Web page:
# Difference between revisions of "convex and Semi Nonnegative Matrix Factorization"

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Semi-NMF and Convex-NMF factorizations gives clustering results identical to the K-means clustering.<br /> | Semi-NMF and Convex-NMF factorizations gives clustering results identical to the K-means clustering.<br /> | ||

Sharper indicators of the clustering is given by Convex-NMF.<br /> | Sharper indicators of the clustering is given by Convex-NMF.<br /> | ||

− | <math>\,F_{cnvx}</math> is close to <math>\,C_{Kmeans}</math>, however, <math>\,F_{semi}</math>is not. The intuition behind this is | + | <math>\,F_{cnvx}</math> is close to <math>\,C_{Kmeans}</math>, however, <math>\,F_{semi}</math>is not. The intuition behind this is that the restrictions on F can have large effects on subspace factorization<br /> |

Getting larger residual values, <math>\,\|X-FG^T\|</math> for Convex-NMF intuitively says that the more highly constrained (Convex-NMF), the more degredation in accuracy. | Getting larger residual values, <math>\,\|X-FG^T\|</math> for Convex-NMF intuitively says that the more highly constrained (Convex-NMF), the more degredation in accuracy. | ||

## Revision as of 17:49, 14 August 2009

In the paper ‘Convex and semi non negative matrix factorization’, Jordan et al <ref name='Ding C'> Ding C, Li. T, and Jordan I. M; “Convex and semi nonnegative matrix factorization”. </ref> have proposed new NMF like algorithms on mixed sign data, called Semi NMF and Convex NMF. They also show that a kernel form of NMF can be obtained by ‘kernelizing’ convex NMF. They explore the connection between NMF algorithms and K means clustering to show that these NMF algorithms can be used for clustering in addition to matrix approximation. These new variants of algorithm thereby, broaden the application areas of NMF algorithm and also provide better interpretability to matrix factors.

## Contents

- 1 Introduction
- 2 Semi NMF
- 3 Convex NMF
- 4 SVD, Convex-NMF and Semi-NMF Comparison
- 5 Algorithms
- 6 Sparsity of Convex NMF
- 7 Kernel NMF
- 8 Cluster NMF
- 9 Relationship between NMF (its variants) and K means clustering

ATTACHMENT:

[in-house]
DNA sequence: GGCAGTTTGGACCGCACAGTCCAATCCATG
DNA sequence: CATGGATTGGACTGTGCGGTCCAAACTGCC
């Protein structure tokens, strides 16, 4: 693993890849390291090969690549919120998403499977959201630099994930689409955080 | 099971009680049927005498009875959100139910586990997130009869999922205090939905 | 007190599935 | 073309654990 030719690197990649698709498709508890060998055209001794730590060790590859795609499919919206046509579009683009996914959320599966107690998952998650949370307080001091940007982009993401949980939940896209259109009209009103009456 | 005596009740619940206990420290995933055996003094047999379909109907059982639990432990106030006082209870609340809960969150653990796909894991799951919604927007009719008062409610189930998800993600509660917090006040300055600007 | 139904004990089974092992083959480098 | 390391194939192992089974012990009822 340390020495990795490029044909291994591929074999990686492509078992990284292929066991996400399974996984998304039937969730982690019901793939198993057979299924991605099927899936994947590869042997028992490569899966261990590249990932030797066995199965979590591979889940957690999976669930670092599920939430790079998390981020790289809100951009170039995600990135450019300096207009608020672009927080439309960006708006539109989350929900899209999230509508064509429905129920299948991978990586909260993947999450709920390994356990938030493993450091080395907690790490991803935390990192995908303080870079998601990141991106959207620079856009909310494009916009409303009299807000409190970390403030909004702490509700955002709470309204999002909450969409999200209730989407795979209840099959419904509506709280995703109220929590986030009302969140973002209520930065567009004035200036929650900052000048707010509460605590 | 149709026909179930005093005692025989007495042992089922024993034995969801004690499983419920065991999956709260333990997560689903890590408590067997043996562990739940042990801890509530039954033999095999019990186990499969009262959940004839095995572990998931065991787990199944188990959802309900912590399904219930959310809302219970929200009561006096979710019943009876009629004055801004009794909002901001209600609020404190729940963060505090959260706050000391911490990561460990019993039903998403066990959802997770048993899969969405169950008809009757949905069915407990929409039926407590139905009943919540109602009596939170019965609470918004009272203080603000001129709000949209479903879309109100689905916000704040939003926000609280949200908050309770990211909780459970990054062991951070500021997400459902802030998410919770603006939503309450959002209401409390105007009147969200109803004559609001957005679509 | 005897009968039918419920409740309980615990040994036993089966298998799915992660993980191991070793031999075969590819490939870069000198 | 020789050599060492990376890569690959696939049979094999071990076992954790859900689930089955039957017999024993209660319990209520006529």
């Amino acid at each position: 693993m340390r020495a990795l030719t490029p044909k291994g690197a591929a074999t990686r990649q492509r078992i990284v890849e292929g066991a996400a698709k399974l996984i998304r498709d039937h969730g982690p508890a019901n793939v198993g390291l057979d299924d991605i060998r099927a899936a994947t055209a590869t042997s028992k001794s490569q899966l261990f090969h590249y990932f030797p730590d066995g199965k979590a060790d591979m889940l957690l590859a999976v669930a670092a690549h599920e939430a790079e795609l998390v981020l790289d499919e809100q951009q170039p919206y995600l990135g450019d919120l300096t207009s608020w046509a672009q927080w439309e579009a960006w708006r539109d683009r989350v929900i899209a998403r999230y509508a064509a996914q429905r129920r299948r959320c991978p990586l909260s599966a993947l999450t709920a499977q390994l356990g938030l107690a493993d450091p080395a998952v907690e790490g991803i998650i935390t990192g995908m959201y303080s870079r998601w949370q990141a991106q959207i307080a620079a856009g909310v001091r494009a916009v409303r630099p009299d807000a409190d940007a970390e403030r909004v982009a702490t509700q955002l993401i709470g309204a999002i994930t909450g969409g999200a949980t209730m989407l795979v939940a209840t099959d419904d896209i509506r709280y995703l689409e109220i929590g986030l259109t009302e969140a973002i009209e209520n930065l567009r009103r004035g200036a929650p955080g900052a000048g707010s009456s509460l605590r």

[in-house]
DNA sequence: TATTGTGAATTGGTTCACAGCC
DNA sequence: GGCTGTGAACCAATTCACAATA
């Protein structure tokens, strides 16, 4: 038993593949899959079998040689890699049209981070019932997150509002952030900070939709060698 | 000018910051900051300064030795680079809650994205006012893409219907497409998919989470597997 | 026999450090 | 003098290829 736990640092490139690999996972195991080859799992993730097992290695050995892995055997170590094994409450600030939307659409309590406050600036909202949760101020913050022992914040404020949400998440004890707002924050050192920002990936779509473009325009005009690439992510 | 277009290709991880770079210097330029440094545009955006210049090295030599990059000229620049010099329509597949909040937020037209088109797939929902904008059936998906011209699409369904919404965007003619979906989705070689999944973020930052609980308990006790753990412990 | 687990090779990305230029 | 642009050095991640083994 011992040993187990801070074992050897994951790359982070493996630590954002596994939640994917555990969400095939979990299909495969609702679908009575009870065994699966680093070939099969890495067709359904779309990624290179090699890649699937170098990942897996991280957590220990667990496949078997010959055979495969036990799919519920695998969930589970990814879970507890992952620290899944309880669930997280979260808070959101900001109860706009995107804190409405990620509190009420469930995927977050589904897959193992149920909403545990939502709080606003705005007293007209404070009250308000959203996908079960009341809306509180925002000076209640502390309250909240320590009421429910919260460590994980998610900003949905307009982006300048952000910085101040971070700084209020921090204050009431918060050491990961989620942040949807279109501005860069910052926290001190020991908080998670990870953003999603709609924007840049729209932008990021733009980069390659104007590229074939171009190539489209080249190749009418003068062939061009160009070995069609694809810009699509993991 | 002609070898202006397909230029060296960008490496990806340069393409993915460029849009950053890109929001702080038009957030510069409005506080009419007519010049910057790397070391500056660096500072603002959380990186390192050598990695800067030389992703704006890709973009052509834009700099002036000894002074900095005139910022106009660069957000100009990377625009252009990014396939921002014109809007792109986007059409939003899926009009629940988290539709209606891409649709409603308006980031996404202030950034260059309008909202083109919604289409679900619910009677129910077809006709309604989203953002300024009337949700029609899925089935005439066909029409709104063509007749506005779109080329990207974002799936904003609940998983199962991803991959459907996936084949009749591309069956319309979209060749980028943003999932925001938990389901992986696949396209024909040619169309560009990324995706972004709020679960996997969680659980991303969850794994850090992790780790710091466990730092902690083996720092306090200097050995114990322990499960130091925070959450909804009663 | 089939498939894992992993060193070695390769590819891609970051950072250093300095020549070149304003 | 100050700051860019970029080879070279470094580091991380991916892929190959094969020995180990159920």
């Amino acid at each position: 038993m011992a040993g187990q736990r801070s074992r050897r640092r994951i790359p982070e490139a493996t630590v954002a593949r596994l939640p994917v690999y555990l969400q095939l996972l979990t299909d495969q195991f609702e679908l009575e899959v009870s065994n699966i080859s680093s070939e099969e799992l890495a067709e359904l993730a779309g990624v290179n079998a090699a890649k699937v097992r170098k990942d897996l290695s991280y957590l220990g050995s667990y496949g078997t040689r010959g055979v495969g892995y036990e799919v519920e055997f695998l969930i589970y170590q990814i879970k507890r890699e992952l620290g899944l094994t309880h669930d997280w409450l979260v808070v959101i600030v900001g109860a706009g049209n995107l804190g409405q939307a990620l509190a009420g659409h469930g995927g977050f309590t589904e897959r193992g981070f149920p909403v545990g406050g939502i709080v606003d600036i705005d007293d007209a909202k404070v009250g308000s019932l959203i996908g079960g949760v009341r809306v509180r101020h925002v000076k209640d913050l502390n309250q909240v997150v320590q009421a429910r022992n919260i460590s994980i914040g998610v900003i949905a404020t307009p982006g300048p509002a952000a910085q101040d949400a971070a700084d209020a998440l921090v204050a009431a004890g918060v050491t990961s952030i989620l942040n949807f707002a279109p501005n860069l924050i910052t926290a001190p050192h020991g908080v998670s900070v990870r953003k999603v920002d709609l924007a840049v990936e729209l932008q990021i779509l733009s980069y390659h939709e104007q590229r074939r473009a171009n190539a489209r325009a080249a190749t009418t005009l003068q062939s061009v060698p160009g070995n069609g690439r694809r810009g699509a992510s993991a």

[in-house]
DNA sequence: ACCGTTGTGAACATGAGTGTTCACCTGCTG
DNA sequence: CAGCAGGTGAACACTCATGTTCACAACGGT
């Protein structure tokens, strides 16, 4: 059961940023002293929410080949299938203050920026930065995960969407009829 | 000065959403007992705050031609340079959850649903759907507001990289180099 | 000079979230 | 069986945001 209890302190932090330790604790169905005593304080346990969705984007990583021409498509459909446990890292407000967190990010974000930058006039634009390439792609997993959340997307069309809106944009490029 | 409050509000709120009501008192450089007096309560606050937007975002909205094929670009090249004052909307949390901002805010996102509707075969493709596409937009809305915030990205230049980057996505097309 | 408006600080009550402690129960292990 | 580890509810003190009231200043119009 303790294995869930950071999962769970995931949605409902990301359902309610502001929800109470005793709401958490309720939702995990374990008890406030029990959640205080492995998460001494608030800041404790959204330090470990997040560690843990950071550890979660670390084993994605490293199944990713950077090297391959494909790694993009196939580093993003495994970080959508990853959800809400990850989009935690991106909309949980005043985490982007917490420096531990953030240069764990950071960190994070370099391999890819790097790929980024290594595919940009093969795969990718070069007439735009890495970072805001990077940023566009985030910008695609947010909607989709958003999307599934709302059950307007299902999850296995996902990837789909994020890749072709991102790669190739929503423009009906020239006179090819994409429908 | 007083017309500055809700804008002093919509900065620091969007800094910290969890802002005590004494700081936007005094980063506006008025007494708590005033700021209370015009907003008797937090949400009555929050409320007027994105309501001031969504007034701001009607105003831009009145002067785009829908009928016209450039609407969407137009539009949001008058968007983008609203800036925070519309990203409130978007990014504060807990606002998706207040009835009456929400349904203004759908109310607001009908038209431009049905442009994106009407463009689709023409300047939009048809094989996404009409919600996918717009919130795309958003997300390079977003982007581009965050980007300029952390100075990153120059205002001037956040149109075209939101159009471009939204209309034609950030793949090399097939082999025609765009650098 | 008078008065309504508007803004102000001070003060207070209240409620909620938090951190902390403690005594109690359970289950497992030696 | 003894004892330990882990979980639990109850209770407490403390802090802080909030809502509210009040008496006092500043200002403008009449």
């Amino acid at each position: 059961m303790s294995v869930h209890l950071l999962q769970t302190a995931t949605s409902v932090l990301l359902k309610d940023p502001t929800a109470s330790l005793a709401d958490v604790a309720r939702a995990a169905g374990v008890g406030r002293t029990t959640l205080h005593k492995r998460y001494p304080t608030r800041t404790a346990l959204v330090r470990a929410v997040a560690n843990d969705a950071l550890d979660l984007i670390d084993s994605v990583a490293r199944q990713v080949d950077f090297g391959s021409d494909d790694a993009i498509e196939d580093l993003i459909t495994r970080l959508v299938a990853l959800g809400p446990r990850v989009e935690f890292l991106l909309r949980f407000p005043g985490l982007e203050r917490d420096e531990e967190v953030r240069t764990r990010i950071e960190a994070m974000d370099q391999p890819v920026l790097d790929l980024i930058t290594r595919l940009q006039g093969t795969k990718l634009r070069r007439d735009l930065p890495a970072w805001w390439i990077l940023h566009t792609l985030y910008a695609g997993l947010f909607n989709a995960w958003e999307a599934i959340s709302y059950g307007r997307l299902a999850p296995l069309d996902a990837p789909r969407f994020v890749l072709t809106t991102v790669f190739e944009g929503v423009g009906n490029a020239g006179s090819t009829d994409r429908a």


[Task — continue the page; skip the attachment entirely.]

- 10 General properties of NMF algorithms
- 11 Experimental Results
- 12 Conclusion
- 13 References

## Introduction

Nonnegative matrix factorization (NMF), factorizes a matrix X into two matrices F and G, with the constraints that all the three matrices are non negative i.e. they contain only positive values or zero but no negative values, such as: [math]X_+ \approx F_+{G_+}^T[/math] where ,[math] X \in {\mathbb R}^{p \times n}[/math] , [math] F \in {\mathbb R}^{p \times k}[/math] , [math] G \in {\mathbb R}^{n \times k}[/math]

The least square objective function of NMF is: [math] \mathbf {E(F,G) = \|X-FG^T\|^2}[/math]

It has been shown that it is a NP hard problem and is convex in only F or only G but not convex in both F and G simultaneously <ref name='S. S Lee'> Lee S. S and Seung S. H; “Algorithms for Non-negative Matrix Factorization”. </ref> Also, the factors F and G are not always sparse and many different sparsification schemes have been applied to NMF.

## Semi NMF

In semi NMF, the matrix G is constrained to be nonnegative whereas the data matrix X and the basis vectors of F are unconstrained, that is:

[math]X_{\pm} \approx F_{\pm}{G_+}^T[/math]

They were motivated to this kind of factorization by K means clustering. The objective function of K means can be written in the form of matrix approximation as follows: